NEW YORK May 21 (Reuters) - Millions of U.S. teaching, construction and other middle-skill jobs lost in the last recession have not returned, exacerbating the already high unemployment that has been a drag on the U.S. recovery, New York Federal Reserve officials said on Wednesday.
These middle-skill jobs, which pay roughly $25,000 to $50,000 annually, suffered the heaviest losses in the past three downturns when compared with high-skill and lower-skill counterparts, they said at a press briefing on current labor conditions in New York, northern New Jersey and Puerto Rico.
"A feature of the Great Recession and indeed the prior two recessions, is that middle-skill jobs that were lost don't all come back during the recoveries that follow," New York Fed President William Dudley said in a speech.
From 2007 to 2010, U.S. employers slashed 9.3 percent of middle-skill jobs as companies coped with falling sales and local governments faced ballooning deficits, a New York Fed study released on Wednesday showed based on federal jobs data.
Since the start of the recovery, middle-skill jobs have increased 1.9 percent.
In comparison, higher-skill and higher-paying occupations in law, finance and medicine have grown 7.8 percent on top of the 1.0 percent gain during the recession.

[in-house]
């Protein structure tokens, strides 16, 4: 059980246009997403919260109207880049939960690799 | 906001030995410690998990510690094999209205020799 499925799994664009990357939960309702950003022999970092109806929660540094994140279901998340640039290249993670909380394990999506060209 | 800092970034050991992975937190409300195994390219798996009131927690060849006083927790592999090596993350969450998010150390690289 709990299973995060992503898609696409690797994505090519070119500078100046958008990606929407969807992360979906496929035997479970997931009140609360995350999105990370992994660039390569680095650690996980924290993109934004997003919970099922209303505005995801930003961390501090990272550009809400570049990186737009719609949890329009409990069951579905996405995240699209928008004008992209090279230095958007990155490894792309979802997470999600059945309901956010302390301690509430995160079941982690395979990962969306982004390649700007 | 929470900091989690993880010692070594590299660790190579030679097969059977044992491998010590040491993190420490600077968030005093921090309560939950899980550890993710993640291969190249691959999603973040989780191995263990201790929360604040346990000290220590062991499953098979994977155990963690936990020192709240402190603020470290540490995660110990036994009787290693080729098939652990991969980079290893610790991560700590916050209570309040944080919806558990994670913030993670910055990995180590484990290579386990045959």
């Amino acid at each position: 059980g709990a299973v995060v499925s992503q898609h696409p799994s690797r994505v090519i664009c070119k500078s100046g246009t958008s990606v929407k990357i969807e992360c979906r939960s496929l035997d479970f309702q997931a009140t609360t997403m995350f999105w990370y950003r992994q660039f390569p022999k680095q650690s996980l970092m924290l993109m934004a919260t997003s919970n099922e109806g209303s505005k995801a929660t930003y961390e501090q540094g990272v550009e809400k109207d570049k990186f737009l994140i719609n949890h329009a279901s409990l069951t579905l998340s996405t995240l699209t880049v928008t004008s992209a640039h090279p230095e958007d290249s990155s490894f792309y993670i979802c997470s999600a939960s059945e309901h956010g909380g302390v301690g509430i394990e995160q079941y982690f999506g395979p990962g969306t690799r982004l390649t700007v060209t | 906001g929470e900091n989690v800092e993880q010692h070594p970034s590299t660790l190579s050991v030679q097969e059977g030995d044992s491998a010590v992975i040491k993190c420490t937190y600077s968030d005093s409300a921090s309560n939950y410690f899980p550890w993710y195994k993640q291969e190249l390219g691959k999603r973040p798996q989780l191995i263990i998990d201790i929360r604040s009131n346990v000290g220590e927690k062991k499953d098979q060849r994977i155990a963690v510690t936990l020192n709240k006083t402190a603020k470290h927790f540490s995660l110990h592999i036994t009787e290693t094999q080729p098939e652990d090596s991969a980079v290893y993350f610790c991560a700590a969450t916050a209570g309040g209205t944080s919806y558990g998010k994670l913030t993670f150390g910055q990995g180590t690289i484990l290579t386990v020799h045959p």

Lower-skill and lower-paying jobs in food and other services industries recovered 6.0 percent in 2010 to 2013 following a 2.6 percent decline.
"The middle (skill jobs) tends to shrink away," said Jaison Abel, a senior economist at the New York Fed who co-wrote the regional jobs study with Richard Deitz. "Technology and globalization are driving this trend."
At the end of 2013, middle-skill jobs made up 49 percent of all U.S. jobs, down from 52 percent in 2007. This three-point drop is equivalent to five million jobs at this level which have disappeared, according to Abel.
On a regional basis, New York City has led the job recovery, adding workers on top of recouping all the jobs lost during the recession. Northern New Jersey and upstate New York have lagged New York City while managing to recover many of the jobs lost.